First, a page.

The court shall grant summary judgment if the movant shows that there is no genuine dispute as to any material fact and the movant is entitled to judgment as a matter of law. Fed.R.Civ.P. 56(a); see also Anderson v. Liberty Lobby, Inc., 477 U.S. 242, 248 (1986); Celotex Corp. v. Catrett, 477 U.S. 317, 324 (1986). “Material facts” are those under the applicable substantive law that “might affect the outcome of the suit.” See Anderson, 477 U.S. at 248. The mere existence of some factual dispute does not defeat a summary judgment motion. A dispute over a “material fact” is “genuine” if “the evidence is such that a reasonable jury could return a verdict for the nonmoving party.” Id.

         In evaluating a motion for summary judgment, the court must draw all inferences in a light most favorable to the nonmovant. Matsushita Elec. Indust. Co., Ltd. v. Zenith Radio Corp., 475 U.S. 574, 587 (1986). However, when the nonmovant is the party with the ultimate burden of proof at trial, that party retains its burden of producing evidence which would support a reasonable jury verdict. Celotex Corp., 477 U.S. at 324. Evidence relied upon must be of a type that would be admissible at trial. See Gunville v. Walker, 583 F.3d 979, 985 (7th Cir. 2009). To survive summary judgment, a party cannot rely on his pleadings and “must set forth specific facts showing that there is a genuine issue for trial.” Anderson, 477 U.S. at 248. “In short, ‘summary judgment is appropriate if, on the record as a whole, a rational trier of fact could not find for the non-moving party.'” Durkin v. Equifax Check Services, Inc., 406 F.3d 410, 414 (7th Cir. 2005) (citing Turner v. J.V.D.B. & Assoc., Inc., 330 F.3d 991, 994 (7th Cir. 2003)).

         ANALYSIS

         Prince alleges that his employer discriminated against him based on his race in violation of Title VII. As an initial matter, the defendants assert that summary judgment must be granted in favor of McCormick and Appleton Auto because Appleton Auto never employed Prince and because Prince does not assert that McCormick violated Title VII. (Defs.' Br. at 25-26, Docket # 26.) Prince does not address the defendants' arguments as to Appleton Auto and McCormick. (Pl.'s Br. in Opp., Docket # 31.) Thus, Prince concedes these arguments. See Palmer v. Marion Cty., 327 F.3d 588, 597-98 (7th Cir. 2003) (holding that claims not addressed in a summary judgment opposition brief are deemed abandoned). Even so, Prince does not dispute that McCormick was not involved in the decision to fire him, nor does he dispute that McCormick was unaware of Prince's discrimination claim until after his employment with Applecars ended. (DPFOF ¶¶ 46-47 and Pl.'s Resp. ¶¶ 46- 47.) Further, Prince does not dispute that Appleton Auto never had any employees or operations. (DPFOF ¶ 6 and Pl.'s Resp. ¶ 6.) Thus, summary judgment is granted in favor of McCormick and Appleton Auto.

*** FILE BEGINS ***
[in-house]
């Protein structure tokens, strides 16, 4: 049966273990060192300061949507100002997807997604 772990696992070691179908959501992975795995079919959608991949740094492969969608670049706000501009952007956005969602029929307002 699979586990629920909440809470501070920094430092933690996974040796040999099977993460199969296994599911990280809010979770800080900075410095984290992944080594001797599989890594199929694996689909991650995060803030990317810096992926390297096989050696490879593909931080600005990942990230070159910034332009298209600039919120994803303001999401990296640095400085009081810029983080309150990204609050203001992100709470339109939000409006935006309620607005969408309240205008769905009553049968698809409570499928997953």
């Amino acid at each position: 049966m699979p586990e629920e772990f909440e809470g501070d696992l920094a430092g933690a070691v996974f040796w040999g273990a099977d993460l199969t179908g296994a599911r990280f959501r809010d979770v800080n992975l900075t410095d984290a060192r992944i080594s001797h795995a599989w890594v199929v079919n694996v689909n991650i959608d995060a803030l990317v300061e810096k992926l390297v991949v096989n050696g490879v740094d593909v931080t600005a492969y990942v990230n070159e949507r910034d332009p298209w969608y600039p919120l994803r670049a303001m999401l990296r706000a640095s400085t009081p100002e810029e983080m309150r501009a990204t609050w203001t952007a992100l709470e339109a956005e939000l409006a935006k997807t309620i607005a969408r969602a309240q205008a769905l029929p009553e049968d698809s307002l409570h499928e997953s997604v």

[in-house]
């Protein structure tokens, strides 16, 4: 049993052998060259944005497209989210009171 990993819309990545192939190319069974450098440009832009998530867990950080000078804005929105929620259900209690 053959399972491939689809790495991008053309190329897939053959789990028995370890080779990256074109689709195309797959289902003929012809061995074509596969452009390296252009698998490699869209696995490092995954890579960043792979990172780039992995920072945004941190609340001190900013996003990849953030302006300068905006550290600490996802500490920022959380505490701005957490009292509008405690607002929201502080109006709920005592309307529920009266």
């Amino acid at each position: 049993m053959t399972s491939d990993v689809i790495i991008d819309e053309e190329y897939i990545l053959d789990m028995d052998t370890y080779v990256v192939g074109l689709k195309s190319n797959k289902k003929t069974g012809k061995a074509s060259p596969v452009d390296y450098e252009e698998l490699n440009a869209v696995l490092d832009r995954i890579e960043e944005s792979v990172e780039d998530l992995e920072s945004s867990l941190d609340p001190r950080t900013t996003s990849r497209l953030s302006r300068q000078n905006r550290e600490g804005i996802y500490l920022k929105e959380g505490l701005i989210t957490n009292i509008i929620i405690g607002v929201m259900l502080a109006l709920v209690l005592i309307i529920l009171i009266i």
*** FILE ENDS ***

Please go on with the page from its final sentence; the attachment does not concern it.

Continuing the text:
The sole question before me, then, is whether Applecars meets the definition of “employer” under Title VII. To be considered an “employer” under Title VII, one must have fifteen or more employees for twenty or more calendar weeks in the current or preceding calendar year. See 42 U.S.C. § 2000e(b). Again, the parties do not dispute that Applecars, on its own, does not meet this definition in either 2016 or 2017. (DPFOF ¶¶ 11- 12.) Additionally, the parties do not dispute that if Applecars were aggregated with several of the other entities, it would meet Title VII's definition of “employer” in both years. (PPFOF ¶ 43 and Defs.' Resp. ¶ 43.)

         “[T]iny employers” are exempted from antidiscrimination laws “not to encourage or condone discrimination” but to “spare very small firms from the potentially crushing expense of mastering the intricacies of the antidiscrimination laws, establishing procedures to assure compliance, and defending against suits when efforts at compliance fail.” Papa v. Katy Indus., Inc.,166 F.3d 937, 940 (7th Cir. 1999). The Papa court explained that there are three situations in which the policy behind the exemption of the small employer is vitiated by the presence of an affiliated corporation: (1) where the traditional conditions are present for “piercing the veil” to allow a creditor, voluntary or involuntary, of one corporation to sue a parent or other affiliate; (2) where an enterprise splits itself up into a No. of corporations, each with fewer than the statutory minimum No. of employees, for the express purpose of avoiding liability under the discrimination laws; and (3) where the ...